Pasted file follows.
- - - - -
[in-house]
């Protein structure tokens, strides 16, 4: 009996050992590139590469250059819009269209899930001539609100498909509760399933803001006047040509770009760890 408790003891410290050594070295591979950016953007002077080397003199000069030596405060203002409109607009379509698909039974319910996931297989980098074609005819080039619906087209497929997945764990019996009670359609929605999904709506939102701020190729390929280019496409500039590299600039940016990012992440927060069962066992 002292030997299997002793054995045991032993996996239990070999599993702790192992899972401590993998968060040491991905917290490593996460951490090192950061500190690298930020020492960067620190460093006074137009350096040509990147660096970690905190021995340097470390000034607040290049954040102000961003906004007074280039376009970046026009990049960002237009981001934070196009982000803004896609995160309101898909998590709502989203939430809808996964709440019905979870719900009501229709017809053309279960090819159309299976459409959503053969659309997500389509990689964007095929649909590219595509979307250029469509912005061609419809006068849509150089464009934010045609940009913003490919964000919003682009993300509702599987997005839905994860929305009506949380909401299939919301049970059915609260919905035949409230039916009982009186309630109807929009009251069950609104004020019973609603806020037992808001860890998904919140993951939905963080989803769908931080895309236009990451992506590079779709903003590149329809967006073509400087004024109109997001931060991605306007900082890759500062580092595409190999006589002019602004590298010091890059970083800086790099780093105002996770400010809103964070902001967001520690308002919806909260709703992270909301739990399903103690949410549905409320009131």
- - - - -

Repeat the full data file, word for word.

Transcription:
[in-house]
């Protein structure tokens, strides 16, 4: 009996050992590139590469250059819009269209899930001539609100498909509760399933803001006047040509770009760890 408790003891410290050594070295591979950016953007002077080397003199000069030596405060203002409109607009379509698909039974319910996931297989980098074609005819080039619906087209497929997945764990019996009670359609929605999904709506939102701020190729390929280019496409500039590299600039940016990012992440927060069962066992 002292030997299997002793054995045991032993996996239990070999599993702790192992899972401590993998968060040491991905917290490593996460951490090192950061500190690298930020020492960067620190460093006074137009350096040509990147660096970690905190021995340097470390000034607040290049954040102000961003906004007074280039376009970046026009990049960002237009981001934070196009982000803004896609995160309101898909998590709502989203939430809808996964709440019905979870719900009501229709017809053309279960090819159309299976459409959503053969659309997500389509990689964007095929649909590219595509979307250029469509912005061609419809006068849509150089464009934010045609940009913003490919964000919003682009993300509702599987997005839905994860929305009506949380909401299939919301049970059915609260919905035949409230039916009982009186309630109807929009009251069950609104004020019973609603806020037992808001860890998904919140993951939905963080989803769908931080895309236009990451992506590079779709903003590149329809967006073509400087004024109109997001931060991605306007900082890759500062580092595409190999006589002019602004590298010091890059970083800086790099780093105002996770400010809103964070902001967001520690308002919806909260709703992270909301739990399903103690949410549905409320009131």